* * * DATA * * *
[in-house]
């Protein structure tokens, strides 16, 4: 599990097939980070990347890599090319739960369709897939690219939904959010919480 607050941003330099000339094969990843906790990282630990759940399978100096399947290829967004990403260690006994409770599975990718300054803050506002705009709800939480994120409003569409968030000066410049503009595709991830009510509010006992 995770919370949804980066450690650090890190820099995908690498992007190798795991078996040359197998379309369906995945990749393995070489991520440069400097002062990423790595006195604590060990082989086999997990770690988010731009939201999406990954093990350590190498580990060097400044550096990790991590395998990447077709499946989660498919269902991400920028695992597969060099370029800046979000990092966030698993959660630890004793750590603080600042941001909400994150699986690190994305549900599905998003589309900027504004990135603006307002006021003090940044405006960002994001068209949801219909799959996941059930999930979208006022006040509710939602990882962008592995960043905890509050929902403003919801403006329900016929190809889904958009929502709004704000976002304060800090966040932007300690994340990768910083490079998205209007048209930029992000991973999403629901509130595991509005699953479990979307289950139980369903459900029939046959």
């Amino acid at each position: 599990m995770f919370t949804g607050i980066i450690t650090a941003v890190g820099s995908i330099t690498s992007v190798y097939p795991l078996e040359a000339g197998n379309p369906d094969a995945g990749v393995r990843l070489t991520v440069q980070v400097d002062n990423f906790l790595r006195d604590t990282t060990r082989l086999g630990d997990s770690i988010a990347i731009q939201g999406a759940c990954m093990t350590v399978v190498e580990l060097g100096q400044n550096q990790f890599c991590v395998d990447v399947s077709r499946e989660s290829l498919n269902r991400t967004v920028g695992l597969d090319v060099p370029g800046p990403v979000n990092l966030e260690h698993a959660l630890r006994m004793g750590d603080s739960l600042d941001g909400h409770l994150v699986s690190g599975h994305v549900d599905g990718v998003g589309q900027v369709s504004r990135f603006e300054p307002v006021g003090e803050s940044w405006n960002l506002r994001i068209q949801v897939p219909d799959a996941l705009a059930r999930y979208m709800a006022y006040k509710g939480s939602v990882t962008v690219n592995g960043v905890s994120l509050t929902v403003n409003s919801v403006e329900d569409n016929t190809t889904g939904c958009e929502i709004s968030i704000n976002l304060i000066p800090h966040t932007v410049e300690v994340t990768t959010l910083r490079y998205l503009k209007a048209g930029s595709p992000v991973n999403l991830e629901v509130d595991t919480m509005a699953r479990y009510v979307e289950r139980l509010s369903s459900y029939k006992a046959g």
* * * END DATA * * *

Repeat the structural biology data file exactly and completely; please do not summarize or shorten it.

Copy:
[in-house]
């Protein structure tokens, strides 16, 4: 599990097939980070990347890599090319739960369709897939690219939904959010919480 607050941003330099000339094969990843906790990282630990759940399978100096399947290829967004990403260690006994409770599975990718300054803050506002705009709800939480994120409003569409968030000066410049503009595709991830009510509010006992 995770919370949804980066450690650090890190820099995908690498992007190798795991078996040359197998379309369906995945990749393995070489991520440069400097002062990423790595006195604590060990082989086999997990770690988010731009939201999406990954093990350590190498580990060097400044550096990790991590395998990447077709499946989660498919269902991400920028695992597969060099370029800046979000990092966030698993959660630890004793750590603080600042941001909400994150699986690190994305549900599905998003589309900027504004990135603006307002006021003090940044405006960002994001068209949801219909799959996941059930999930979208006022006040509710939602990882962008592995960043905890509050929902403003919801403006329900016929190809889904958009929502709004704000976002304060800090966040932007300690994340990768910083490079998205209007048209930029992000991973999403629901509130595991509005699953479990979307289950139980369903459900029939046959």
């Amino acid at each position: 599990m995770f919370t949804g607050i980066i450690t650090a941003v890190g820099s995908i330099t690498s992007v190798y097939p795991l078996e040359a000339g197998n379309p369906d094969a995945g990749v393995r990843l070489t991520v440069q980070v400097d002062n990423f906790l790595r006195d604590t990282t060990r082989l086999g630990d997990s770690i988010a990347i731009q939201g999406a759940c990954m093990t350590v399978v190498e580990l060097g100096q400044n550096q990790f890599c991590v395998d990447v399947s077709r499946e989660s290829l498919n269902r991400t967004v920028g695992l597969d090319v060099p370029g800046p990403v979000n990092l966030e260690h698993a959660l630890r006994m004793g750590d603080s739960l600042d941001g909400h409770l994150v699986s690190g599975h994305v549900d599905g990718v998003g589309q900027v369709s504004r990135f603006e300054p307002v006021g003090e803050s940044w405006n960002l506002r994001i068209q949801v897939p219909d799959a996941l705009a059930r999930y979208m709800a006022y006040k509710g939480s939602v990882t962008v690219n592995g960043v905890s994120l509050t929902v403003n409003s919801v403006e329900d569409n016929t190809t889904g939904c958009e929502i709004s968030i704000n976002l304060i000066p800090h966040t932007v410049e300690v994340t990768t959010l910083r490079y998205l503009k209007a048209g930029s595709p992000v991973n999403l991830e629901v509130d595991t919480m509005a699953r479990y009510v979307e289950r139980l509010s369903s459900y029939k006992a046959g």